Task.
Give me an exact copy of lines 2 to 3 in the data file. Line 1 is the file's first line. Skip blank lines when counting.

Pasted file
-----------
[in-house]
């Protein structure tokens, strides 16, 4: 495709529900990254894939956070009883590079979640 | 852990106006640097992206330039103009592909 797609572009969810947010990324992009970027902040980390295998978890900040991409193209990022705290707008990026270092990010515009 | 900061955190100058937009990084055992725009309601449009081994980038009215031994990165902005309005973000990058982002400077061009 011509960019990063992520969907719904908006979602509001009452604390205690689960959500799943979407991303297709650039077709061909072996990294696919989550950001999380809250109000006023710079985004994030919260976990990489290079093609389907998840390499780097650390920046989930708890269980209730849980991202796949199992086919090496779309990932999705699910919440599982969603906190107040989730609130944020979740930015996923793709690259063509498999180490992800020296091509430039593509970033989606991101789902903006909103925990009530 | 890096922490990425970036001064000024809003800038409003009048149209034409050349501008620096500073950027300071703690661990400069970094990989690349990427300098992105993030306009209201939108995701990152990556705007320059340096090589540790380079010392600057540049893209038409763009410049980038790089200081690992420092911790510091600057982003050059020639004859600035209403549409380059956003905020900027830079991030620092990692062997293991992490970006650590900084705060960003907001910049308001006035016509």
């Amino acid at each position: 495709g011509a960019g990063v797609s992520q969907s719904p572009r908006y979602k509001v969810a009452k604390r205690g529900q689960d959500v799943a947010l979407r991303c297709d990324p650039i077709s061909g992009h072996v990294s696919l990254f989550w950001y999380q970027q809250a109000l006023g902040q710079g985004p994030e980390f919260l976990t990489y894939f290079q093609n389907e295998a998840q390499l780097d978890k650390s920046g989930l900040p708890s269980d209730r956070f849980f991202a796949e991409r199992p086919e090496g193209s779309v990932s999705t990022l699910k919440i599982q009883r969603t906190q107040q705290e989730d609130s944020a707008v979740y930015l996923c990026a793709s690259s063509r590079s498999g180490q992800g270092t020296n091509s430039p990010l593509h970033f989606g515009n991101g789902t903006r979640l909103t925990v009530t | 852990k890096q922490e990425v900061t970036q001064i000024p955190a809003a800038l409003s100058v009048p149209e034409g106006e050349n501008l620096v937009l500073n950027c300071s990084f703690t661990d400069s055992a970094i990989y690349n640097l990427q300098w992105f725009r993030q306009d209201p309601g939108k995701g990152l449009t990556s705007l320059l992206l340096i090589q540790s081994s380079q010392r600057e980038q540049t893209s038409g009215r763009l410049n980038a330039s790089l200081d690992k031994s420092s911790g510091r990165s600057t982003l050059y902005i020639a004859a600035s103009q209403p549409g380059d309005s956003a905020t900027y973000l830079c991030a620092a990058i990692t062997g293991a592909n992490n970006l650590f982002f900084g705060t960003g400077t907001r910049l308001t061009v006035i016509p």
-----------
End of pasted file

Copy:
């Protein structure tokens, strides 16, 4: 495709529900990254894939956070009883590079979640 | 852990106006640097992206330039103009592909 797609572009969810947010990324992009970027902040980390295998978890900040991409193209990022705290707008990026270092990010515009 | 900061955190100058937009990084055992725009309601449009081994980038009215031994990165902005309005973000990058982002400077061009 011509960019990063992520969907719904908006979602509001009452604390205690689960959500799943979407991303297709650039077709061909072996990294696919989550950001999380809250109000006023710079985004994030919260976990990489290079093609389907998840390499780097650390920046989930708890269980209730849980991202796949199992086919090496779309990932999705699910919440599982969603906190107040989730609130944020979740930015996923793709690259063509498999180490992800020296091509430039593509970033989606991101789902903006909103925990009530 | 890096922490990425970036001064000024809003800038409003009048149209034409050349501008620096500073950027300071703690661990400069970094990989690349990427300098992105993030306009209201939108995701990152990556705007320059340096090589540790380079010392600057540049893209038409763009410049980038790089200081690992420092911790510091600057982003050059020639004859600035209403549409380059956003905020900027830079991030620092990692062997293991992490970006650590900084705060960003907001910049308001006035016509």
């Amino acid at each position: 495709g011509a960019g990063v797609s992520q969907s719904p572009r908006y979602k509001v969810a009452k604390r205690g529900q689960d959500v799943a947010l979407r991303c297709d990324p650039i077709s061909g992009h072996v990294s696919l990254f989550w950001y999380q970027q809250a109000l006023g902040q710079g985004p994030e980390f919260l976990t990489y894939f290079q093609n389907e295998a998840q390499l780097d978890k650390s920046g989930l900040p708890s269980d209730r956070f849980f991202a796949e991409r199992p086919e090496g193209s779309v990932s999705t990022l699910k919440i599982q009883r969603t906190q107040q705290e989730d609130s944020a707008v979740y930015l996923c990026a793709s690259s063509r590079s498999g180490q992800g270092t020296n091509s430039p990010l593509h970033f989606g515009n991101g789902t903006r979640l909103t925990v009530t | 852990k890096q922490e990425v900061t970036q001064i000024p955190a809003a800038l409003s100058v009048p149209e034409g106006e050349n501008l620096v937009l500073n950027c300071s990084f703690t661990d400069s055992a970094i990989y690349n640097l990427q300098w992105f725009r993030q306009d209201p309601g939108k995701g990152l449009t990556s705007l320059l992206l340096i090589q540790s081994s380079q010392r600057e980038q540049t893209s038409g009215r763009l410049n980038a330039s790089l200081d690992k031994s420092s911790g510091r990165s600057t982003l050059y902005i020639a004859a600035s103009q209403p549409g380059d309005s956003a905020t900027y973000l830079c991030a620092a990058i990692t062997g293991a592909n992490n970006l650590f982002f900084g705060t960003g400077t907001r910049l308001t061009v006035i016509p």